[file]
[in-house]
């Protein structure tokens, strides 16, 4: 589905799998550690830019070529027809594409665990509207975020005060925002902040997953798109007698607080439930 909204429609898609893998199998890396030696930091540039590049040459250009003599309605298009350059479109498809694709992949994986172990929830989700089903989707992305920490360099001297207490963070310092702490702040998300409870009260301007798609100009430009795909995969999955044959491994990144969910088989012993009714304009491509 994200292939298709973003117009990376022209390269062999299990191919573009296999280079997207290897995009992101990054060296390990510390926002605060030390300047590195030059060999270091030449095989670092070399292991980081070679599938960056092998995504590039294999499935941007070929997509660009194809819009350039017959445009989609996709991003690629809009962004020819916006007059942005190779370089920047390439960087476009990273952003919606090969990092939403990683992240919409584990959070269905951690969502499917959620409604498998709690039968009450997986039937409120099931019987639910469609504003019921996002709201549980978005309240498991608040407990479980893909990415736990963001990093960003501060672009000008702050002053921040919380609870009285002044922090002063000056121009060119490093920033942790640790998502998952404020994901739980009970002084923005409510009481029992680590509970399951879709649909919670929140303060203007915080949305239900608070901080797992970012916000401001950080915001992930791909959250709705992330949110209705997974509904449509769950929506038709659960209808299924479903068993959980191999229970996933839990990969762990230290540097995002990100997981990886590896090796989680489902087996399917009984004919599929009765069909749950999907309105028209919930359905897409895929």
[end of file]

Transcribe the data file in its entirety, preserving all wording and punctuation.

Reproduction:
[in-house]
């Protein structure tokens, strides 16, 4: 589905799998550690830019070529027809594409665990509207975020005060925002902040997953798109007698607080439930 909204429609898609893998199998890396030696930091540039590049040459250009003599309605298009350059479109498809694709992949994986172990929830989700089903989707992305920490360099001297207490963070310092702490702040998300409870009260301007798609100009430009795909995969999955044959491994990144969910088989012993009714304009491509 994200292939298709973003117009990376022209390269062999299990191919573009296999280079997207290897995009992101990054060296390990510390926002605060030390300047590195030059060999270091030449095989670092070399292991980081070679599938960056092998995504590039294999499935941007070929997509660009194809819009350039017959445009989609996709991003690629809009962004020819916006007059942005190779370089920047390439960087476009990273952003919606090969990092939403990683992240919409584990959070269905951690969502499917959620409604498998709690039968009450997986039937409120099931019987639910469609504003019921996002709201549980978005309240498991608040407990479980893909990415736990963001990093960003501060672009000008702050002053921040919380609870009285002044922090002063000056121009060119490093920033942790640790998502998952404020994901739980009970002084923005409510009481029992680590509970399951879709649909919670929140303060203007915080949305239900608070901080797992970012916000401001950080915001992930791909959250709705992330949110209705997974509904449509769950929506038709659960209808299924479903068993959980191999229970996933839990990969762990230290540097995002990100997981990886590896090796989680489902087996399917009984004919599929009765069909749950999907309105028209919930359905897409895929």